This year has been a great year for us in Online Evangelism and next year is shaping up to be even better (and busier!). Coming into the end of the year I thought it might be a good time to take a look back and pick out some of my favorite content which I created for our Live Training series, in case there were sessions that anyone missed.
Maybe you’ve got some time over the holidays to try out some new prototype ideas, or you’re looking for a solution for an existing project. My goal here is to share a selection of training material to educate and inspire you to take your game making to the next level.
The first session I’d like to highlight is my session on making a Flappy Bird style game. This is a beginner friendly session for folks who have done some of the most basic Unity tutorials, like for example our 2D UFO series, and are ready to add a few concepts to their toolbox. The key areas of focus for this training were on object pooling, creating the illusion of movement by moving the world instead of the player, and creating ‘cartoon’ or unrealistic 2D physics.
I think the object pool concept is probably the one with the broadest possible application to many projects. Object pooling, for those who are unfamiliar, is basically recycling for GameObjects. It becomes especially important and useful in games that feature many individual objects, which are created and destroyed over time. The purpose of an object pool is to make this process performant with regard to memory usage, and specifically, garbage collection. Basically, every time you instantiate or destroy an object you create work for the garbage collection system, called an allocation. After a certain number of allocations have occurred, the garbage collector has to run. When it does, you can see a momentary and significant drop in your game’s framerate, which feels like a glitch or short freeze. This is obviously a short, simple explanation of this concept. For some great further reading on the topic of performance, I highly recommend my colleague Kerry Turner’s excellent articles on the subject, including one specifically on garbage collection, in the Performance Optimization section of the Unity Learn site.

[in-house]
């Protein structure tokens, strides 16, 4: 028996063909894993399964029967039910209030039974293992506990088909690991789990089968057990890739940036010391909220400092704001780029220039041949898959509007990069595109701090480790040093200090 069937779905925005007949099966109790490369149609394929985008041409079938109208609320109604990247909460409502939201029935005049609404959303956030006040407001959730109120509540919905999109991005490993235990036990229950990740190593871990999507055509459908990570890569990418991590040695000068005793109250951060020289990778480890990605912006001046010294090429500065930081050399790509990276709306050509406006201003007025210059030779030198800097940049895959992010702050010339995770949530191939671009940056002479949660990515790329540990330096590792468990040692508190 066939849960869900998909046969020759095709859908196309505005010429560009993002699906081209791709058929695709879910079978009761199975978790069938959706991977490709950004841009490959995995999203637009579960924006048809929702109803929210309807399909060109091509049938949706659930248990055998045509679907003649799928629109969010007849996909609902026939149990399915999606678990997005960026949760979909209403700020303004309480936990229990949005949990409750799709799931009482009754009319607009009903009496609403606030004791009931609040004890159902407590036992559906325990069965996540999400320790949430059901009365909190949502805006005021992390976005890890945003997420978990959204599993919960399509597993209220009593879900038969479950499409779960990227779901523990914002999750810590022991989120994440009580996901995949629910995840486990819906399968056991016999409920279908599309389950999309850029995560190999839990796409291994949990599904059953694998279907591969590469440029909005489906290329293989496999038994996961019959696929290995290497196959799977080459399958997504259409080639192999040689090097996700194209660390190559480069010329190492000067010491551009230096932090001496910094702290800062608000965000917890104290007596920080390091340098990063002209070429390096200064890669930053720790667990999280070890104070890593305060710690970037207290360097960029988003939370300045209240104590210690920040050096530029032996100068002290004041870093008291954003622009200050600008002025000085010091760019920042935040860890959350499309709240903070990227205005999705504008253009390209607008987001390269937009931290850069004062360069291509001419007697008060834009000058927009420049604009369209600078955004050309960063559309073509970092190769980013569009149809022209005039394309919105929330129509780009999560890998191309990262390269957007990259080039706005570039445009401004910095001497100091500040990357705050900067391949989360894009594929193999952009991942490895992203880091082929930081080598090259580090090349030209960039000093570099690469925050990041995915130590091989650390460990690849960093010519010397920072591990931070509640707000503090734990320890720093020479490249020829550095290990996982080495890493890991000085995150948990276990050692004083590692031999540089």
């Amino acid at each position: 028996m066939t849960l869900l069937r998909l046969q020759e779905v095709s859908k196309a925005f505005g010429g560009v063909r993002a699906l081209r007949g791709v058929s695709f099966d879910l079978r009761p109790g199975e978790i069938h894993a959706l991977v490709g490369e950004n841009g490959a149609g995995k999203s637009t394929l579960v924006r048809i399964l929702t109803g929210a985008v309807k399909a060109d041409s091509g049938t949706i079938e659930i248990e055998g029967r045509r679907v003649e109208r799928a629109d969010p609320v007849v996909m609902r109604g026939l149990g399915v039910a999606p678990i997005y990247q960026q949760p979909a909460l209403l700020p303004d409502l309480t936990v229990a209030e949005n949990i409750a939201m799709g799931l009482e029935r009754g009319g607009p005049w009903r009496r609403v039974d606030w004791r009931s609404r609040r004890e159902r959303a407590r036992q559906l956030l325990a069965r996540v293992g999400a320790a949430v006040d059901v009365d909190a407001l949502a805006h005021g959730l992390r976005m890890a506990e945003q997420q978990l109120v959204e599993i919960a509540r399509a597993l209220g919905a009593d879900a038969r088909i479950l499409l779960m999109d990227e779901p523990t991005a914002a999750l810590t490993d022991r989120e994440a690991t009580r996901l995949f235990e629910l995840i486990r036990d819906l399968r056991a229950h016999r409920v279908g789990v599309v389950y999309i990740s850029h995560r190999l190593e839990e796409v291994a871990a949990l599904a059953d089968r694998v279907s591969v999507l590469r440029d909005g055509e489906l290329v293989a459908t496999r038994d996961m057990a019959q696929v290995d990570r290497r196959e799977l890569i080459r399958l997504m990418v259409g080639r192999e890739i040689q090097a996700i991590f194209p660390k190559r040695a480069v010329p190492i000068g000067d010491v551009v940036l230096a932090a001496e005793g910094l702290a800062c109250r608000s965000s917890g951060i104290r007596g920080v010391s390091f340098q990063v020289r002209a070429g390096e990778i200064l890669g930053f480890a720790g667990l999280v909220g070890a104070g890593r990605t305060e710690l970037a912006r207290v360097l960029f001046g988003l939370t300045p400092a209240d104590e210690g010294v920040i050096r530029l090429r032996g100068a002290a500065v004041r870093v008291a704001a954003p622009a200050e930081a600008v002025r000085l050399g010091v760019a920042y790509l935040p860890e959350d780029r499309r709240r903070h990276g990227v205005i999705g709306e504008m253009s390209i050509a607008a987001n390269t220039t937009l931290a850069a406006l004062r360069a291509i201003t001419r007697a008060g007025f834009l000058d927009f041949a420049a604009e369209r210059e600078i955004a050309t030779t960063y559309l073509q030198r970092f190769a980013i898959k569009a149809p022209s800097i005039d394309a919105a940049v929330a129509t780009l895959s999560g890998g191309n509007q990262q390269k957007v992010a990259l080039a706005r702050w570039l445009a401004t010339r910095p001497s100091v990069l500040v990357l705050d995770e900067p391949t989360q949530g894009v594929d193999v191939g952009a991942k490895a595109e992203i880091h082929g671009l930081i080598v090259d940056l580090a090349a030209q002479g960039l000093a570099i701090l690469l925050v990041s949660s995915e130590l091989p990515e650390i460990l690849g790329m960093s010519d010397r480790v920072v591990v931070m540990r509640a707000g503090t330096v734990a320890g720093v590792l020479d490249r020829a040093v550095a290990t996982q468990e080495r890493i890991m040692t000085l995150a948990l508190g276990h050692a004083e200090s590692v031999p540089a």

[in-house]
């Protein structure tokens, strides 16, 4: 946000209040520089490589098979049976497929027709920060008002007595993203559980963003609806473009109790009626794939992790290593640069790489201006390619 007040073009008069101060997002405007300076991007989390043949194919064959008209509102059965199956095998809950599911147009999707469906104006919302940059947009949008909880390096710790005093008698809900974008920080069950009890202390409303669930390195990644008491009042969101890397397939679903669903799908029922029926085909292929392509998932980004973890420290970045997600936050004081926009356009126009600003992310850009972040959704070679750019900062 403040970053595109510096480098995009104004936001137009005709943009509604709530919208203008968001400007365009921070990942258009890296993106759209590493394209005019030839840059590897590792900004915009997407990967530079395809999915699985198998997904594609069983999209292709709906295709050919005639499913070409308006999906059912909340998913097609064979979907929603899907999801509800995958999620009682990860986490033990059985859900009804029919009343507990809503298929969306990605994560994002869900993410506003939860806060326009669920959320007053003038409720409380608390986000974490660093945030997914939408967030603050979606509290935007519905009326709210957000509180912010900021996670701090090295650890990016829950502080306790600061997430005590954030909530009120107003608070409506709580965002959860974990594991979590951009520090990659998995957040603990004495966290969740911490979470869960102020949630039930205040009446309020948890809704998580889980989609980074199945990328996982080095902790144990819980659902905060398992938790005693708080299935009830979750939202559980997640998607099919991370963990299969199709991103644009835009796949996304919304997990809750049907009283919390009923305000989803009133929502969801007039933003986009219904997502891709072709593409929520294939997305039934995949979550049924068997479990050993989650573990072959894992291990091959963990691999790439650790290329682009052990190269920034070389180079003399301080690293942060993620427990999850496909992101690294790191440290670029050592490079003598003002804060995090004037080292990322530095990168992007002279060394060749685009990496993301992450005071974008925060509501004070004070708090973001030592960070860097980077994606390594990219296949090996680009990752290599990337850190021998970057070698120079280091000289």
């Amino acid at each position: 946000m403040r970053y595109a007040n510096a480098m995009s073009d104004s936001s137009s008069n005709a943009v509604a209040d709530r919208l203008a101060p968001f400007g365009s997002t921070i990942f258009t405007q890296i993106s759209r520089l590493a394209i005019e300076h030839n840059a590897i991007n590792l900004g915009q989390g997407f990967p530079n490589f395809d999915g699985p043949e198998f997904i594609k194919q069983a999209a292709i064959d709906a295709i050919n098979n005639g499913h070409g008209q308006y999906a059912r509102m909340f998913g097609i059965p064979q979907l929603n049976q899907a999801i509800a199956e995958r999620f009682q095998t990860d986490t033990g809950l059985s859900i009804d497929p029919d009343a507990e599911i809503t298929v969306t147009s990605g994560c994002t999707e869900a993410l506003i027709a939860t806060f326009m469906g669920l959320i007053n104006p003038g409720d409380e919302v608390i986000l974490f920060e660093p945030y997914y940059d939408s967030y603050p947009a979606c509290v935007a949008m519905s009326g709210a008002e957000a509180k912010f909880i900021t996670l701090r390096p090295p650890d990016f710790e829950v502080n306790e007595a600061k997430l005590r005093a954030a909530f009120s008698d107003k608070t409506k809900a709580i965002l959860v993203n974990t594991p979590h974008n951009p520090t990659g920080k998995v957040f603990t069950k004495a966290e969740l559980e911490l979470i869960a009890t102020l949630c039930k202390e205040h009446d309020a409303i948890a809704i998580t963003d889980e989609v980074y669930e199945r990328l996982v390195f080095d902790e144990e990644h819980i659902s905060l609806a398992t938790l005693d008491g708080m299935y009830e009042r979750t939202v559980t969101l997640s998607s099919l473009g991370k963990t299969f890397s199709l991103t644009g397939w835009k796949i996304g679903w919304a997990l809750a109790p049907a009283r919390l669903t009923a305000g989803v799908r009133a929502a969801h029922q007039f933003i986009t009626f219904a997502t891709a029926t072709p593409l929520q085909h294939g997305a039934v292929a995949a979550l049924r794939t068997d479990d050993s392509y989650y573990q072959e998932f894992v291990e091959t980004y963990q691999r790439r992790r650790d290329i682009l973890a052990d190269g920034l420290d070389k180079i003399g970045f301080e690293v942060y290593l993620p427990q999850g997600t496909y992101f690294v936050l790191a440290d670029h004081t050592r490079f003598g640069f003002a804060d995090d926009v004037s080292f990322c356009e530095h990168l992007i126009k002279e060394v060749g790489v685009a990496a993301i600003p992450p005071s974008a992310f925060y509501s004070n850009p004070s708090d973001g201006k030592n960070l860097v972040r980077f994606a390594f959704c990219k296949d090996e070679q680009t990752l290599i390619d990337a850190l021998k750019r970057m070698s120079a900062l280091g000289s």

Clearly we don’t want this to happen during gameplay, and so a way to avoid this is to not instantiate or destroy objects while the game is running. Instead, we spawn a pool of objects which are initially out of view or inactive. Then, when we need an object, for example a bullet or explosion in a shooter game, we request one from the pool. When we’re done with that object, we turn it back off and move it out of view, ready to be used again. In the linked training, we use this technique for the endless series of columns that the player flaps past.
While we’re briefly talking about performance optimization, you also might enjoy checking out a talk on the subject of Performance Optimization For Beginners that Kerry and I gave at Unite Amsterdam 2017.
One frequent, ongoing request we had from our live training community, those who join us live on Twitch and those who watch our content on YouTube, was for some training around writing your own shaders in Unity. This was a slightly scary topic for me as a trainer, since before doing the session it wasn’t something I had done before. However! The audience had spoken, and so I hit the books in an attempt to learn enough to talk for an hour without sounding like a fool or saying something terribly, terribly wrong. I stood on the shoulders of giants, and had some great research material to work from, with extra special thanks going out to the creators of the material linked in this twitter thread.